and the moms i've worked with have all just been young and immature, not really dangerous or anything.

  3. "I can believe with my whole heart that if his mother can parent him then she should. I can believe that it is best for him.

    But I cannot want it.

    I cannot love this child and hope he leaves.

    I cannot."

    This is making me cry my eyes out. I love it. Exactly how I feel.

  4. I feel very fortunate that "Danielle's" mother has been out of the picture from day one. Although we never met "Ana's" mother, what I heard about her terrified me, as she had an extensive criminal history. I met "Belinda's" mother, and have nothing nice to say about her.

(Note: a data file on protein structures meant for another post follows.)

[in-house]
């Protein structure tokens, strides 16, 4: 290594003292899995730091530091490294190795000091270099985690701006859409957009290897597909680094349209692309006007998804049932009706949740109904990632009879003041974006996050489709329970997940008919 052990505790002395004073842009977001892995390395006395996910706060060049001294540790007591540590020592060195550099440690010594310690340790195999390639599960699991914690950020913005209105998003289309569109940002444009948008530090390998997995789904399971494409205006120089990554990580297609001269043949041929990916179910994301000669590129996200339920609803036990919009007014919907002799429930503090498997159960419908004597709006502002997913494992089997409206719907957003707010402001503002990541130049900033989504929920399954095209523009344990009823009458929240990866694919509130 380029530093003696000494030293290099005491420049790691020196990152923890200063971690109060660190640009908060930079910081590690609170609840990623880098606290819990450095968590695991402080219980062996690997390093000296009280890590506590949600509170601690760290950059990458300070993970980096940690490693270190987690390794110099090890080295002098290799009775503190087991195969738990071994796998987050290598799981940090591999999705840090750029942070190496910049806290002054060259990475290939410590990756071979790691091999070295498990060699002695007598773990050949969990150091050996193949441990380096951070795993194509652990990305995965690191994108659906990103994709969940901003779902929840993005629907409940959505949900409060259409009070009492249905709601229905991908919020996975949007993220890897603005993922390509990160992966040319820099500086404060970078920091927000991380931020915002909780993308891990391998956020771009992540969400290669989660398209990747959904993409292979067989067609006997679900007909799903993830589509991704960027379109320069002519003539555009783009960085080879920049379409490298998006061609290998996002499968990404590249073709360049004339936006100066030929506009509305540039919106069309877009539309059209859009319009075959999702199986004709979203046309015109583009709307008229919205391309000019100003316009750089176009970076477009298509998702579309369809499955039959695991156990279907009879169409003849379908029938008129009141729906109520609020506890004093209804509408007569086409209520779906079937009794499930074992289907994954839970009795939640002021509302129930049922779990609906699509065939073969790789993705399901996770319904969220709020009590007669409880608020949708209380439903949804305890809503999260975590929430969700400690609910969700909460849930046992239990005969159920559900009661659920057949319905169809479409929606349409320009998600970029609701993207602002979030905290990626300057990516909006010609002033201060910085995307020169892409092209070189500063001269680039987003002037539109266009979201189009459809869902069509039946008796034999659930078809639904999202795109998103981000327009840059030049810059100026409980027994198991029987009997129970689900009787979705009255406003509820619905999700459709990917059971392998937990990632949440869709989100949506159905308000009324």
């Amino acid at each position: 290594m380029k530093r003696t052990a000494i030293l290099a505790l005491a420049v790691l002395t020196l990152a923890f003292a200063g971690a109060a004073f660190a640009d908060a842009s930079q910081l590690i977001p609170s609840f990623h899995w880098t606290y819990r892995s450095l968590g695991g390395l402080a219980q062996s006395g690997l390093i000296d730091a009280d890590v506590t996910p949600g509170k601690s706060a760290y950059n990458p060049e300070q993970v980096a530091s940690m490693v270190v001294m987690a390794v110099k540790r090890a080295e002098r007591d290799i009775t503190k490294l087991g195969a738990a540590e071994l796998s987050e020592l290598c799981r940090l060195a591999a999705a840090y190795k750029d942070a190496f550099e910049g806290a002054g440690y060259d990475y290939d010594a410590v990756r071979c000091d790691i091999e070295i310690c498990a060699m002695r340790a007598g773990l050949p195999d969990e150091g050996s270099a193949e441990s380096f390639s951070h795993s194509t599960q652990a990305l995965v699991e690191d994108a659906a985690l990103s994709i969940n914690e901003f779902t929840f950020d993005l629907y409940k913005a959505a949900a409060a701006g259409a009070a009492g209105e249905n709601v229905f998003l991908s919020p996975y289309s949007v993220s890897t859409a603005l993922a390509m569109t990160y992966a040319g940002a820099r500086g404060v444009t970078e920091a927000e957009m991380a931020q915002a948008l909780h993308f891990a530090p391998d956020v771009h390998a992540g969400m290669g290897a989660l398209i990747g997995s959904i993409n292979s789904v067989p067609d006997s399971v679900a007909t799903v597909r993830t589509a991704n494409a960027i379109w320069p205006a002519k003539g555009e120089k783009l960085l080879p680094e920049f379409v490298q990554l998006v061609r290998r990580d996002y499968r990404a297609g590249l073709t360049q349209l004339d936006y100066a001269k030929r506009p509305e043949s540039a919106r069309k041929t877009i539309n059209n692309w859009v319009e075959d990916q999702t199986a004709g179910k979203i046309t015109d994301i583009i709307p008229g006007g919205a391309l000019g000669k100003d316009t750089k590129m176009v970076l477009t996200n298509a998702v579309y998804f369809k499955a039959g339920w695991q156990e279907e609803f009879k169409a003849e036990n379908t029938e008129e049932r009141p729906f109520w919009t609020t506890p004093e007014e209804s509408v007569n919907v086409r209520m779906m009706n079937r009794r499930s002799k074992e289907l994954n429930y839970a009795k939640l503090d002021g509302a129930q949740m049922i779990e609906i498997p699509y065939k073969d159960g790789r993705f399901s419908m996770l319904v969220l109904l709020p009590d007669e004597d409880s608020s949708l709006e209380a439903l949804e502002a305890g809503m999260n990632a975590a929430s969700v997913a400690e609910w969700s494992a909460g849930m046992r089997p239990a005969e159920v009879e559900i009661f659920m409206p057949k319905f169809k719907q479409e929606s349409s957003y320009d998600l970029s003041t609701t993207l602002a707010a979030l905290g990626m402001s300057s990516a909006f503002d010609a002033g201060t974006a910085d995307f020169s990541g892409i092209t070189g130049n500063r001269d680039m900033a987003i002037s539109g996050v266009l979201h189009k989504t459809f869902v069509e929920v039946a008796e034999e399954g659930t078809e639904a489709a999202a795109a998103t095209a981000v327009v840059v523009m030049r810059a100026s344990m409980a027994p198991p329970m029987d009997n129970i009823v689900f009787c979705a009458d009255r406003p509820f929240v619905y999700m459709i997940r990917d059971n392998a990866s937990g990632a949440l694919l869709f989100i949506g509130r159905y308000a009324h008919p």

Our county does not force contact between foster and biological families, and I'm glad for that. I don't think I could stand it.

    And my heart goes out to you for having to worry about it. It would be so much nicer if kids weren't placed in homes until all the decisions were permanently made. But I guess that's what foster care is -- we give the children a safe place to stay until the ubiquitous "they" figure it all out.

    Feel a hug, my friend.

  5. This is the hardest thing when caring for another person's child.

    Very very few people understood that we could not wish that Baby R's mother would fail her program, disappear, etc... How could I wish that. My heart was torn in two pieces. The part that wanted her to succeed and be reunited with this wonderful child. The other part that was so much in love with these big brown eyes and that wide grin.

    My heart goes out to you. I understand what it means to be so split and yet mean both those things.